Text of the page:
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Is My Chronic Cough Related To My Asthma?

Chronic Cough Is a Common and Annoying Asthma Symptom

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Updated June 02, 2014

Is My Chronic Cough Related To My Asthma?

Chronic cough is common among patients developing asthma symptoms and is also a sign of poorly controlled asthma. Other common asthma symptoms include:

Chronic Cough- Learn More

What a Chronic Cough Means

Chronic cough is a common reason why patients seek care from a doctor and also one of your body's normal defense mechanisms. While a chronic cough can be a sign of infection or asthma, a cough is appropriate as your body tries to expel infection, mucus and other foreign material from your body.

Cough is not always a sign that something is wrong, but any chronic cough -- lasting more than 3 weeks -- should be investigated. The most common reasons for a non-smoking person to develop chronic cough are:

However, there are a number of other less common causes of chronic cough including:

Chronic cough related to asthma commonly occurs at night (coughing at night is not normal and should almost always be investigated) and its frequency is one of the factors used to determine how well your symptoms are controlled. A cough with asthma may be made worse by viral infections and cold air.

When a cough occurs with other common asthma symptoms like wheezing, chest tightness, and shortness of breath or when someone has a significant nighttime cough, asthma should be suspected and you may need to undergo tests to diagnose asthma.

Chronic Cough- Learn More

Treating Chronic Cough

The first step in treating a chronic cough is to make sure you have the correct diagnosis. After taking a history, asking about medications and allergies, your doctor may order a number of tests like a chest x-ray or spirometry. If you have never been diagnosed with asthma, your doctor may begin treatment or change your treatment if your doctor feels the cough is a sign of worsening asthma.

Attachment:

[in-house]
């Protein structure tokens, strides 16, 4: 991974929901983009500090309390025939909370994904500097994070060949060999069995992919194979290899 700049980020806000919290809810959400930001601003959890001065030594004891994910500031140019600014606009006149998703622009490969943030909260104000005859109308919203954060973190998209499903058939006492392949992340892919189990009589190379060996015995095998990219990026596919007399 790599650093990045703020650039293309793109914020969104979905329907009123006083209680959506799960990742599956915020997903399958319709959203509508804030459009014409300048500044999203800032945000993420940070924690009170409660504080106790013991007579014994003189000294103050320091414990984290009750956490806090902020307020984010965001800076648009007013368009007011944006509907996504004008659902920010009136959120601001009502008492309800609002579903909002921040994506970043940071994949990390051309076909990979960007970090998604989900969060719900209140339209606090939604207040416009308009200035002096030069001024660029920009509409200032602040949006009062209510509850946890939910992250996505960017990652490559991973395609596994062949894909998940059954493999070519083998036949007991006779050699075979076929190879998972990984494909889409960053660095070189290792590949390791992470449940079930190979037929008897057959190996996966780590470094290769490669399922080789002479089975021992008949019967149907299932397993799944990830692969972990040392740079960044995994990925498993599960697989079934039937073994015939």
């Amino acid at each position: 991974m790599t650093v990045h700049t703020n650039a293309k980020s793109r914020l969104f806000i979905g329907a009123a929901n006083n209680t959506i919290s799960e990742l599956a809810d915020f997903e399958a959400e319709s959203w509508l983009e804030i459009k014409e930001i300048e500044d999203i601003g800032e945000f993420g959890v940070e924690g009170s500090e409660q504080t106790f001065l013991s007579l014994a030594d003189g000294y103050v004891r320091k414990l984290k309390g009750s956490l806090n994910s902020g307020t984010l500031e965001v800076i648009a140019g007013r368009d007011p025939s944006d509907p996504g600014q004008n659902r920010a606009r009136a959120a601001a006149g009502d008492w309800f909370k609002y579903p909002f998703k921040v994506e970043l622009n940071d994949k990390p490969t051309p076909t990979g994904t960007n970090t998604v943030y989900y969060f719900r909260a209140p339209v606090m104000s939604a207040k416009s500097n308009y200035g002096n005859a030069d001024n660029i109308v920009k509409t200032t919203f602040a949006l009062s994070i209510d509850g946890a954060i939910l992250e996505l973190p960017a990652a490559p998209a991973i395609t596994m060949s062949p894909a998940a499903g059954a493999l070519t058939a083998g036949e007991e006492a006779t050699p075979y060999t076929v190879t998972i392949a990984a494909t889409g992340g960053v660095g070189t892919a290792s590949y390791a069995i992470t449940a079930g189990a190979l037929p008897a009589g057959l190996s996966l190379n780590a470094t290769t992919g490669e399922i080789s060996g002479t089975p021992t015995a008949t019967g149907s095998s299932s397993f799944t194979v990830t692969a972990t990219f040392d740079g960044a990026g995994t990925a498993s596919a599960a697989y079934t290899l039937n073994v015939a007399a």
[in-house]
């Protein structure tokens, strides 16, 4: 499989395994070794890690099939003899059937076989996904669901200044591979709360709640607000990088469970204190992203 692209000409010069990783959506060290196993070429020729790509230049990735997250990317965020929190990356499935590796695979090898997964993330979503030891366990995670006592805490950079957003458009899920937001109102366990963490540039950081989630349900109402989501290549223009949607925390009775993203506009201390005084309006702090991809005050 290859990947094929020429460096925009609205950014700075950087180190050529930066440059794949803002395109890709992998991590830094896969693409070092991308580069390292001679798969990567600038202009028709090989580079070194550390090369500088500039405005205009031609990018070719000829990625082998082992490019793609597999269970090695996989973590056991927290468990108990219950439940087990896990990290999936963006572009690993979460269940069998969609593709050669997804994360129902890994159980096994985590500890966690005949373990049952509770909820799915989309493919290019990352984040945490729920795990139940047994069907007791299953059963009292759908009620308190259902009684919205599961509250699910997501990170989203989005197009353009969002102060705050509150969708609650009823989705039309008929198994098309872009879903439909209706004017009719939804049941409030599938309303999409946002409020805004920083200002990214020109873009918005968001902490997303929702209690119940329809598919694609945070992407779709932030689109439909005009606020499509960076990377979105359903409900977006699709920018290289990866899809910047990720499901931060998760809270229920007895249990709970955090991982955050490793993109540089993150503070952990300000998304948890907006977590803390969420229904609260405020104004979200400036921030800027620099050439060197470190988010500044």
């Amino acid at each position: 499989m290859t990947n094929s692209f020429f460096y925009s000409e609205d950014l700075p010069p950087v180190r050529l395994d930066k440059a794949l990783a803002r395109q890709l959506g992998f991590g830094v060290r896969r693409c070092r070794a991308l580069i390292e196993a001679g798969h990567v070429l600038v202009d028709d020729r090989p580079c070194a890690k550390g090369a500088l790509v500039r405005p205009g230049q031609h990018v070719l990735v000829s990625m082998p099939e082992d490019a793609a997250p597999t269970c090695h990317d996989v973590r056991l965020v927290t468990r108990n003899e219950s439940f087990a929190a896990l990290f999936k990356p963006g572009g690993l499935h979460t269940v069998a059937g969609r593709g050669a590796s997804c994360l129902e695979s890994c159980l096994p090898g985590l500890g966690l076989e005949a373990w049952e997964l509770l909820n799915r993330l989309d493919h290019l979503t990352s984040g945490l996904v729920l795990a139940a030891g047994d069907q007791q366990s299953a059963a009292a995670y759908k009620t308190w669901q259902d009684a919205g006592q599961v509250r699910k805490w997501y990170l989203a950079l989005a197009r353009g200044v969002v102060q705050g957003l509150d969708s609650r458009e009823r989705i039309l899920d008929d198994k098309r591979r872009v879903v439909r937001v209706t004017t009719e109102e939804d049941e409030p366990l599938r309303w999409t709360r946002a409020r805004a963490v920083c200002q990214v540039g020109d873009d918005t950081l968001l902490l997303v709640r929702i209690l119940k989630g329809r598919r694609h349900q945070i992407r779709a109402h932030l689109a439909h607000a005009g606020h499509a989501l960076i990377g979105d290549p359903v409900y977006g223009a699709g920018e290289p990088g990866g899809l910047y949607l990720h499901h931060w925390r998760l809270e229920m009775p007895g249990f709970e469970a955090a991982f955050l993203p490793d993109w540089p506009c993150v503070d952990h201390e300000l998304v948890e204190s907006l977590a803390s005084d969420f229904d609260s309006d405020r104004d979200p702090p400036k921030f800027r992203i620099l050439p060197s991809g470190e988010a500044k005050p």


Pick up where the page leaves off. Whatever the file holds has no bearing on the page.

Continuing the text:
Your doctor may prescribe medications if your chronic cough is due to asthma. These could include inhaled steroids such as:

Your doctor may also prescribe medications for acute symptom control of chronic cough. These could include short acting inhalers such as:

  • Albuterol
  • Proventil
  • Ventolin
  • Xopenex
  • Maxair

When Should I Call a Doctor About Chronic Cough?

You need to make sure you contact a physician if you experience any of the following symptoms:

  • Chronic cough lasting more than 3 weeks
  • Nighttime coughing or trouble sleeping
  • If you cough up blood
  • Significant pain with a cough
  • Passing out when you cough
You may want to track your chronic cough symptoms with a symptom diary. This will help you identify and avoid your asthma triggers and cause of chronic cough. Make sure you follow your asthma action plan

Could My Chronic Cough Be Something Else Besides Asthma?

If you think your chronic cough could be something else besides asthma, why not go to the symptom checker and see what else might be causing your symptoms.

Sources:

Up To Date. Patient Information. Accessed June 5, 2009. Chronic Cough.

National Heart, Lung, and Blood Institute. Accessed: June 5, 2009. Expert Panel Report 3 (EPR3): Guidelines for the Diagnosis and Management of Asthma

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